Finding Their ‘Voice’ In The U.S.
Grant Helps Make Good, New Citizens
Posted: October 4, 2012
Students scrutinize a civics and literacy guide during class at Massanutten Regional Library on Wednesday. Cracking the books are (left to right) Jendry Paulino, Romona Paulino, Celerino Tinoco and Yamira Cardona. He’s studied at home, Tinoco said, but “I decided to come here and get some orientation.” (Photos by Michael Reilly / DN-R)
Teacher Dale McCoy lends a hand to Aung Hla during writing practice at the Massanutten Regional Library on Wednesday.
A permanent legal resident, Tinoco emigrated from Mexico 18 years ago.
Casting ballots in local, state and federal elections obviously hasn’t been an option for the 38-year-old father, who now lives in Harrisonburg.
“Your voice is not that … important,” he said.
But Tinoco hopes that will all soon change as he begins the process of becoming a naturalized citizen and receiving the rights and privileges associated with the achievement.
He’s one of several people taking a citizenship preparation course being offered by Skyline Literacy of Harrisonburg in a partnership with the local Refugee Resettlement Program. Tinoco’s course started this week.
“I have studied before at my house but I decided to come here to get some orientation, and I think it works,” he said.
Skyline recently received a nearly $160,000, two-year grant from U.S. Citizenship and Immigration Services to provide the service, which officials estimate could benefit 300 legal residents over the life of the grant.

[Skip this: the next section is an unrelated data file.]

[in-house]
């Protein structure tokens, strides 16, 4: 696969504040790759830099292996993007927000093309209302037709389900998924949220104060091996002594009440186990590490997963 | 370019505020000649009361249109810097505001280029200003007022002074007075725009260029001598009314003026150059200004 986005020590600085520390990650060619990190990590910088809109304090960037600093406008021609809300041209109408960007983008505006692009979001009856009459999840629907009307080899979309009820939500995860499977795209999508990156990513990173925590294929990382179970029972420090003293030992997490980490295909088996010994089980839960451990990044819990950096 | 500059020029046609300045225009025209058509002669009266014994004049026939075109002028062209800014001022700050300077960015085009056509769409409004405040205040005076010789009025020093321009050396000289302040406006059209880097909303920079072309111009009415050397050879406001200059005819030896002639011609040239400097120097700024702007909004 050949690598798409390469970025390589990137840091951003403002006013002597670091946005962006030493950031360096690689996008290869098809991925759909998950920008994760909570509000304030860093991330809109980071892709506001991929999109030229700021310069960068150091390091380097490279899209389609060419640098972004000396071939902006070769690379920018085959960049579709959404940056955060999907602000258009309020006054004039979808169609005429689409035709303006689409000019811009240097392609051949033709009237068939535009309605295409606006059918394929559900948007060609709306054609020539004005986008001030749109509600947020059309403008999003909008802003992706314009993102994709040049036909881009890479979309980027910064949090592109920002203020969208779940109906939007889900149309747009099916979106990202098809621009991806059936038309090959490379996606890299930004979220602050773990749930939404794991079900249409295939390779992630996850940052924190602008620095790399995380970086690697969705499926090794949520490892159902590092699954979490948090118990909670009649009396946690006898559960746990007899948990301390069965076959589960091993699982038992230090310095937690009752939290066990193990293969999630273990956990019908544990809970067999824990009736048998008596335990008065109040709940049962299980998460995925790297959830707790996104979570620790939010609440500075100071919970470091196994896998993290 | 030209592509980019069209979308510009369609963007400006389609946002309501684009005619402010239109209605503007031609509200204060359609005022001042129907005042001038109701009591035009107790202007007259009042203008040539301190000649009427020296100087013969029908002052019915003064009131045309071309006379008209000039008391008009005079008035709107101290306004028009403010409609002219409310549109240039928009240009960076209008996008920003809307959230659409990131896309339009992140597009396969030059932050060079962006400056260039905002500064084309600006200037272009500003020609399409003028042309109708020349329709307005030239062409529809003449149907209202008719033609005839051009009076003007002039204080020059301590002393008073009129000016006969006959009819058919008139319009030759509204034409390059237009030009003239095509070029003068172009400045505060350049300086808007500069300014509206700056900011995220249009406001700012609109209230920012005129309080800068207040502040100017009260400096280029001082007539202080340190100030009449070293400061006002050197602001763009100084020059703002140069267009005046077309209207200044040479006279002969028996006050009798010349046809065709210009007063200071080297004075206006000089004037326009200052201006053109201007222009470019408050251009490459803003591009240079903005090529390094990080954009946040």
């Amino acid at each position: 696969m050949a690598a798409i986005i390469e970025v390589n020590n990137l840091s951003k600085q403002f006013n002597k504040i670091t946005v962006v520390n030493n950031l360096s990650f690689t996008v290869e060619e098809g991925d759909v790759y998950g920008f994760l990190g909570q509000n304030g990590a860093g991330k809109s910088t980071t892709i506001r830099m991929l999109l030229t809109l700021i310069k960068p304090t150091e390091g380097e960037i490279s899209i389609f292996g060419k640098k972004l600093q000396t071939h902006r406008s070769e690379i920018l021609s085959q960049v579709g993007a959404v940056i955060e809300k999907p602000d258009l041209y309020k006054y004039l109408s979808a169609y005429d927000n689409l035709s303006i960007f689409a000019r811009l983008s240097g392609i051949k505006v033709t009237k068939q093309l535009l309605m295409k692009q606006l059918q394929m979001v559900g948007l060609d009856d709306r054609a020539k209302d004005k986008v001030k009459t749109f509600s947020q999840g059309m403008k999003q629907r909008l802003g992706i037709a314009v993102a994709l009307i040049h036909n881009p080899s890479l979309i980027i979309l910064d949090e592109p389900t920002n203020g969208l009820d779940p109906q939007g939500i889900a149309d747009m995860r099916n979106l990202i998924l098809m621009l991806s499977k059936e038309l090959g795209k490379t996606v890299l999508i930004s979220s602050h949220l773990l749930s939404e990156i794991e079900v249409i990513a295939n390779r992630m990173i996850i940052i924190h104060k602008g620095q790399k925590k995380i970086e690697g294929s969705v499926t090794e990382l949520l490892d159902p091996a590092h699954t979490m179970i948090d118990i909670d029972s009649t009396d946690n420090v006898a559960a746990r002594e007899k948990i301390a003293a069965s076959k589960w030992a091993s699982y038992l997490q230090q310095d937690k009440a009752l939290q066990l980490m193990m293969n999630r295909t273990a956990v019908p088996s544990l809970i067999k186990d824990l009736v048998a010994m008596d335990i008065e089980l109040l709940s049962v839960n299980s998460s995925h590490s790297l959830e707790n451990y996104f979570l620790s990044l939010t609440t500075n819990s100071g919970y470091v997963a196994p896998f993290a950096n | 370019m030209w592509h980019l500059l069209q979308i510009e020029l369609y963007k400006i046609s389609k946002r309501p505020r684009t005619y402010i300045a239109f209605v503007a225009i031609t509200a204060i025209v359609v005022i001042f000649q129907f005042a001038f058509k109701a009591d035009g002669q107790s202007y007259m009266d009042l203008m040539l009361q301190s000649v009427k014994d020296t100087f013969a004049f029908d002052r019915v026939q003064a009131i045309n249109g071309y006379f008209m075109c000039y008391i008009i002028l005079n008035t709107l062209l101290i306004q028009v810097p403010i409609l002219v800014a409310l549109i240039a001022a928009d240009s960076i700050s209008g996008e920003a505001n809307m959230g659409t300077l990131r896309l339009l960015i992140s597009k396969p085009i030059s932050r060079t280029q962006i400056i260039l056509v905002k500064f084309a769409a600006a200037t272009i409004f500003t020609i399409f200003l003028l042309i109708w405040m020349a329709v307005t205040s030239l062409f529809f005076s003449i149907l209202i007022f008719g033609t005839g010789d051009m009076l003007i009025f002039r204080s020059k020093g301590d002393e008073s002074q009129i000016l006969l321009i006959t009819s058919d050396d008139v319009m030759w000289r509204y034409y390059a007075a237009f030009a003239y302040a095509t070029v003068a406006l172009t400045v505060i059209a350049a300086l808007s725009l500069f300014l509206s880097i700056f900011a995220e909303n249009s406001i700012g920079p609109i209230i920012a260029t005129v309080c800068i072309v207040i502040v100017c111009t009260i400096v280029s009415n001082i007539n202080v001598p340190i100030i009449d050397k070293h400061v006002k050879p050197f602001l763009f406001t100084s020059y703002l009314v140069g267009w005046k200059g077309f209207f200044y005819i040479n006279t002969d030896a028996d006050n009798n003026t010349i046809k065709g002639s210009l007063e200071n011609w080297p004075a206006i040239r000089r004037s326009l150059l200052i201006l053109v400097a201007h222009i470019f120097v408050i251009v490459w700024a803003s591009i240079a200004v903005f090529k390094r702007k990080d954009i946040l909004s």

Elizabeth Girvan, executive director of Skyline, said the organization and Refugee Resettlement Program are aiming to help up to 200 people go on to finish the naturalization application process and become citizens.
“It’s really all about helping people become independent, empowering people,” she said. “It really allows them to engage in the community.”
Skyline has offered citizenship courses for years, but the grant allows it to increase the scope and reach, with courses being offered in Winchester and Augusta County in addition to Harrisonburg.
Classes meet twice a week for six weeks, with new ones beginning every couple of months.
Last year, Skyline was able to “finagle” its limited resources to offer citizenship courses for 80 people, 50 of whom went on to pass the citizenship exam.
As is the case with most nonprofits, funding has been cut in recent years for Skyline, a United Way partner agency.
“Without these [grant] funds, could we have offered this program to the extent we are? Absolutely not,” Girvan said.
Becoming a citizen is not a simple procedure, Girvan said, particularly for nonnative English speakers.
Applicants must meet several criteria, including being a lawful resident for at least five years; not having serious criminal convictions; being able to read, write and understand English; having knowledge of U.S. government and history; and taking the Oath of Allegiance, according to Citizenship and Immigration Services, a division of the Department of Homeland Security.
Nelly Moreno Shenk, program manager for Skyline, said most participants last year hailed from Central America, but students also emigrated from Iraq, Russia and other nations.
In all, more than two dozen countries were represented, she said.
Contact Jeremy Hunt at 574-6273 or firstname.lastname@example.org